Infrastructure and Logistics

Agricultural infrastructures: Land, race, and statecraft in Turkey

This article argues that biopolitical infrastructures have been central features of Turkey’s ongoing colonization of Kurdish territories and populations and that the Green Revolution, despite its promise of progress and abundance, needs to be understood as part of this history of racialized state-making. In doing so, it joins recent literature that uncovers the local roots of the Green Revolution in domestic politics and land struggles in the global south, also revealing the entwined histories of accumulation and colonial and racial dispossession with agricultural norms and practices. Drawing on research in the records of the Economic Cooperation Administration, US Agency for International Development, Rockefeller Foundation Archives, Turkish parliamentary debates, and contemporaneous journals, I show how the Green Revolution can in fact be retold as an episode in a longer history of struggles over the distribution and use of land, the construction of agricultural infrastructures, and how these questions have been complicated by class, ethnic, racial, gender, and political divisions. The paper thus situates Turkey in a transnational history of agrarian development, while also relating the adoption of high yield seeds, pesticides, and grain cultivation to projects of land consolidation, internal colonialism, and racialized methods of state formation.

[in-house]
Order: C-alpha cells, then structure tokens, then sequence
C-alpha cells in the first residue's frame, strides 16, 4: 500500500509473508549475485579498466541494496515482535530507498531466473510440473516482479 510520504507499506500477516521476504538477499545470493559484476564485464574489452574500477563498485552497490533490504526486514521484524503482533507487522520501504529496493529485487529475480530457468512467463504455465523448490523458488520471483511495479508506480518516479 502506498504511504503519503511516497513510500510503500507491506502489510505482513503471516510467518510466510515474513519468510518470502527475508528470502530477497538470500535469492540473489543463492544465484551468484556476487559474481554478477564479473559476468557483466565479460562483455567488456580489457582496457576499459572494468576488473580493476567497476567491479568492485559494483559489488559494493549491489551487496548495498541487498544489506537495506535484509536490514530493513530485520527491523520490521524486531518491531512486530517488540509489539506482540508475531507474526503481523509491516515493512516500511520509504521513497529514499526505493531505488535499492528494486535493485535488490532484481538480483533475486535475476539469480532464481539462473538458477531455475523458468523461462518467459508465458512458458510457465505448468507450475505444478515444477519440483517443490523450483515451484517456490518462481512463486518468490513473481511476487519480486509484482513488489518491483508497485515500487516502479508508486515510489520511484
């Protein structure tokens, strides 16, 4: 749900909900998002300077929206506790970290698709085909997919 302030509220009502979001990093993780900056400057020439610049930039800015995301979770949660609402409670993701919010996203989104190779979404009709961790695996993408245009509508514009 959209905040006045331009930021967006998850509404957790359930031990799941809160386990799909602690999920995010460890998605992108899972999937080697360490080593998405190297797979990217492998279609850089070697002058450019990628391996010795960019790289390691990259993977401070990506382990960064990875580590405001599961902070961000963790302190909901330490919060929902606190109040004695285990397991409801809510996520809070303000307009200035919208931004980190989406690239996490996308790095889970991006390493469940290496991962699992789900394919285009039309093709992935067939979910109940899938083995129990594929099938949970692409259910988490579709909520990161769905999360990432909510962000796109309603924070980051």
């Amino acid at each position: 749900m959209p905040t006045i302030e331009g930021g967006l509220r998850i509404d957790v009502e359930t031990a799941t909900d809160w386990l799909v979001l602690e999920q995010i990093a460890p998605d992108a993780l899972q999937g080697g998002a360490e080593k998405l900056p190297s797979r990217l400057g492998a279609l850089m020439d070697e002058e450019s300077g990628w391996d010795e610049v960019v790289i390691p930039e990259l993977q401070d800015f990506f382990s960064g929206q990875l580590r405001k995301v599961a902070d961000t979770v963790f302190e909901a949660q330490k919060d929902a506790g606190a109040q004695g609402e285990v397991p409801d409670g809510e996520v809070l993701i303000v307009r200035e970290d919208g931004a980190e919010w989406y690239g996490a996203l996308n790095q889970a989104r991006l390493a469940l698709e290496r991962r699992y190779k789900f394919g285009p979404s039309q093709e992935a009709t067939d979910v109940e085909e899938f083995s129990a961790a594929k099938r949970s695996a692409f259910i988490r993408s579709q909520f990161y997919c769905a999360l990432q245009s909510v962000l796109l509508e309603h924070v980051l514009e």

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Volume 40 Issue 6

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